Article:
Thursday, 17 August 2017

Darley Park Hydrangeas



My adventures last weekend continued with a Sunday morning trip to Darley Park in Derby to see the hydrangeas there. Most of the park is of the trees and grass sort, with space to walk the dog or play football, but in one corner lies an old walled garden, filled to overflowing with hydrangeas of all sorts and styles, and a distant view of Darley Abbey church spire.






Originally set up by Derby City Council and now maintained by Hydrangea Derby volunteers, there are over 500 varieties in the collection, though to the untrained eye (like mine) many look alike.
I also believed that colour was more affected by soil than by breeding, but these were in shades from white through lilac to deep pinks, growing side-by-side.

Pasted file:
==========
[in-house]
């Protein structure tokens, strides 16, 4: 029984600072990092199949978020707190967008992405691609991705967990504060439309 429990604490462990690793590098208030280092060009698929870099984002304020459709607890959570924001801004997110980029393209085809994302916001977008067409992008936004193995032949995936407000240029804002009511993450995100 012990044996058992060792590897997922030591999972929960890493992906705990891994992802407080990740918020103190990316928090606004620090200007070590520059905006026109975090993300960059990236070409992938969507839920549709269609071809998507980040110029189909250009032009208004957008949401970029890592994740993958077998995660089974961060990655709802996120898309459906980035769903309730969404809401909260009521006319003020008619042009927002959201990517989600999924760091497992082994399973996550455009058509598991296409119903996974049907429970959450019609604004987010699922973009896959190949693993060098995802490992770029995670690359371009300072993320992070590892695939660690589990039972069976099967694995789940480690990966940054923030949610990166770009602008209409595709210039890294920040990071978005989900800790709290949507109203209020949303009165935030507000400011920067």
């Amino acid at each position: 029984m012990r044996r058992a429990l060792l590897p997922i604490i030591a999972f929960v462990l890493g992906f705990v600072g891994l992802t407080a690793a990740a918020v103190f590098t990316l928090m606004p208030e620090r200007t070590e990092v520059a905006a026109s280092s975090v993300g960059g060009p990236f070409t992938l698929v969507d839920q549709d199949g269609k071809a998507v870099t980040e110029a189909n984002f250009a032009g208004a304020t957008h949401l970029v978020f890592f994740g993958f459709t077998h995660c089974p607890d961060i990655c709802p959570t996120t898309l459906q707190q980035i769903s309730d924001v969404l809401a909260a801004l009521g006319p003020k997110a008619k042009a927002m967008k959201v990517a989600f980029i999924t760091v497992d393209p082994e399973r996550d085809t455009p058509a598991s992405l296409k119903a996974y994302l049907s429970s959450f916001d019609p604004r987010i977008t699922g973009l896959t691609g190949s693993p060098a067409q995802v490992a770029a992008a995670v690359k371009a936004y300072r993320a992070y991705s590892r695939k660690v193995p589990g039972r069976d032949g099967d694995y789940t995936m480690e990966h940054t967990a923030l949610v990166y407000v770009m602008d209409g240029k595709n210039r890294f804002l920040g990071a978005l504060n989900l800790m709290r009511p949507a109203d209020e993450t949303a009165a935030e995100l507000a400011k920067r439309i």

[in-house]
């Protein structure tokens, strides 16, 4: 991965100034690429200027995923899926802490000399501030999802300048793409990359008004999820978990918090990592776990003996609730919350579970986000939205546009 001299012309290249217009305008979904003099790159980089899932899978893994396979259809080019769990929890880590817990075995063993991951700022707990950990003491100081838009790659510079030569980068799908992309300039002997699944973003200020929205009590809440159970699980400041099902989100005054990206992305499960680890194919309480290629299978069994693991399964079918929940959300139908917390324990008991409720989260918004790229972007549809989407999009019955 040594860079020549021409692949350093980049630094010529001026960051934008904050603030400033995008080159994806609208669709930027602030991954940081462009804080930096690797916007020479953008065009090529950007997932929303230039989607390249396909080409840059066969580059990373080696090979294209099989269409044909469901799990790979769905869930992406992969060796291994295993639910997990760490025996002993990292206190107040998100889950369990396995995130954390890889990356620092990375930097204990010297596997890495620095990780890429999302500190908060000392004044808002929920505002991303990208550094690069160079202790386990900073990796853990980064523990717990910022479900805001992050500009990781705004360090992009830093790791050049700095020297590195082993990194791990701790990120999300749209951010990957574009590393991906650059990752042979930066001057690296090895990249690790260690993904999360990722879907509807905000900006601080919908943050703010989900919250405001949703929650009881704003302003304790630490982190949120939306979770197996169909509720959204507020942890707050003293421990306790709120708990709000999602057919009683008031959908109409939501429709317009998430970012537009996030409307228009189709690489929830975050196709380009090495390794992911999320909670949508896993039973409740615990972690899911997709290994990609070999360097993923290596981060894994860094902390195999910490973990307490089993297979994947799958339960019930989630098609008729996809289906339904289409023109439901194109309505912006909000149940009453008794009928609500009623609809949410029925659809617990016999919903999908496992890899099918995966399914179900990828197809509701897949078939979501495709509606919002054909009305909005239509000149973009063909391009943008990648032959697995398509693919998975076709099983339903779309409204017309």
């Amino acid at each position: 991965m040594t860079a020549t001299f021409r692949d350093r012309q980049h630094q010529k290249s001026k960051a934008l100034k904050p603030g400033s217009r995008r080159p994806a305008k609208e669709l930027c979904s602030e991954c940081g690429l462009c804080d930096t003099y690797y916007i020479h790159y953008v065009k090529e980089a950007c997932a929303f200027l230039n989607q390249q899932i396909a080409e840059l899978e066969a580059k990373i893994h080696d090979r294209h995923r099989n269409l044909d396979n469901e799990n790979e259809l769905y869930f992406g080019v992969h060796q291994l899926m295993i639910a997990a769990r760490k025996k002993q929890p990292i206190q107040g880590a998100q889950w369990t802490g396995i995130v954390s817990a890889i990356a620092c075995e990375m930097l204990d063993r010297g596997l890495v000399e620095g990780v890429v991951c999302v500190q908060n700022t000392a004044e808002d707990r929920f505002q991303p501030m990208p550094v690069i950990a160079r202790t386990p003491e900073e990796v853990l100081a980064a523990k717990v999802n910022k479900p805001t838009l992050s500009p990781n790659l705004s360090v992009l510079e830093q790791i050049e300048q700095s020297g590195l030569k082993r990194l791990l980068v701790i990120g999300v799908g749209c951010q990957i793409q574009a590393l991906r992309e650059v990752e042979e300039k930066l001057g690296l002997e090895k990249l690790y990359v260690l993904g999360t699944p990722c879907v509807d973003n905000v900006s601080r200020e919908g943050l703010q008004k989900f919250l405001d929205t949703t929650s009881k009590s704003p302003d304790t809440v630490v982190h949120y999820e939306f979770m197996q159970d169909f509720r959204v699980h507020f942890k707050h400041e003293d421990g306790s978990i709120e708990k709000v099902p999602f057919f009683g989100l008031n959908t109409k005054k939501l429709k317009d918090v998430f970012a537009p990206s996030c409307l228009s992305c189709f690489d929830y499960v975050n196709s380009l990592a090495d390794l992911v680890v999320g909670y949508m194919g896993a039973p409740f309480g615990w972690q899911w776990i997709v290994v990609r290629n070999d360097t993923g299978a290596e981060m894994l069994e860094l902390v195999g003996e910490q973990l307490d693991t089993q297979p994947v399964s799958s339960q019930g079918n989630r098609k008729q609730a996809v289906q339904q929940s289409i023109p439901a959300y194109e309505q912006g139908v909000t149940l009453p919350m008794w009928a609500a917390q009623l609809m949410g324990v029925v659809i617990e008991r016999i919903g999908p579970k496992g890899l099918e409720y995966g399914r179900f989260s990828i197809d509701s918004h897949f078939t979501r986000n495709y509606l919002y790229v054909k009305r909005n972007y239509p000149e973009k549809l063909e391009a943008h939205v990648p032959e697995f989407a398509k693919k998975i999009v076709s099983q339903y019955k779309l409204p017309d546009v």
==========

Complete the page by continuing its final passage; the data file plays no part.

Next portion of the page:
Most were the huge floppy-headed shrubs you expect, but I was surprised how varied the flowerheads were  - from round pompoms to cone-shaped horse chestnut-style bunches, on some small flowers were ringed by a circle of larger ones, others looked more like a branch of lilac, some had leaves shaped like those of an oak tree. If asked to identify them from a single flowerhead, for some I'd have been at a loss!




hydrangea aborescens "Bounty"


A border of cone-shaped flowered paniculatas







Hydrangea or lilac?
Hydrangea Involucrata "Hortenis"

Oak shaped leaves on quercifolia "John Wayne"





















 The only type I didn't spot inside the garden but out in the park, was this blue - maybe it is all down to soil type?

You can find more information about the collection and the work of Hydrangea Derby on their website here

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